Older adults who see themselves as old and frail will start to feel old and frail.
This is the conclusion of a study conducted by Krystal Warmoth and colleagues at University of Exeter Medical School, which is presented today, Thursday 11 April 2013, at the British Psychological Society (BPS) Annual Conference in Harrogate.
Krystal Warmoth interviewed 29 older adults face-to-face in the South West of England about their experiences of ageing and frailty. Krystal explained: "A person's beliefs about their self could lead to a loss of interest in participating in social and physical activities, poor health, stigmatisation, and reduced quality of life."
One respondent stated it clearly, "If people think that they are old and frail, they will act like they're old and frail."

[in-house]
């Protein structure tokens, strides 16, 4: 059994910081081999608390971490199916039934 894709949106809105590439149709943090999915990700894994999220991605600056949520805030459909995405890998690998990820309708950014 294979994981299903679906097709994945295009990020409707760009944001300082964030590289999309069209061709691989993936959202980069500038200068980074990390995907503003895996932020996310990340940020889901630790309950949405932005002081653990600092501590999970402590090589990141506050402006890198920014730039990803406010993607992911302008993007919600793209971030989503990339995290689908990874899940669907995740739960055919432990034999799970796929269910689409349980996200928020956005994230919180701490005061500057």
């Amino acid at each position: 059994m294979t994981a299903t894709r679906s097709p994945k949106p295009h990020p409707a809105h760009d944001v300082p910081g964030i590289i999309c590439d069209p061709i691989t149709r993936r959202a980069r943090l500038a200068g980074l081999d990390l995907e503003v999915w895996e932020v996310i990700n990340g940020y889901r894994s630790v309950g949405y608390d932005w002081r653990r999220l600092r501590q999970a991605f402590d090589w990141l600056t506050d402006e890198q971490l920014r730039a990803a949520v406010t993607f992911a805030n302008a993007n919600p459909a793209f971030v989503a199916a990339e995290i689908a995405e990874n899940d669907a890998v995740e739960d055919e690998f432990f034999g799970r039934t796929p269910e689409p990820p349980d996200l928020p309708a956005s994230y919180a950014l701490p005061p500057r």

Participants described a cycle of decline where perceiving themselves as frail led to stopping activities that would keep them fit and healthy, such as physical exercise.
Krystal concluded that: "This study gives insight into the role of social psychological factors in older adults' health and activity."
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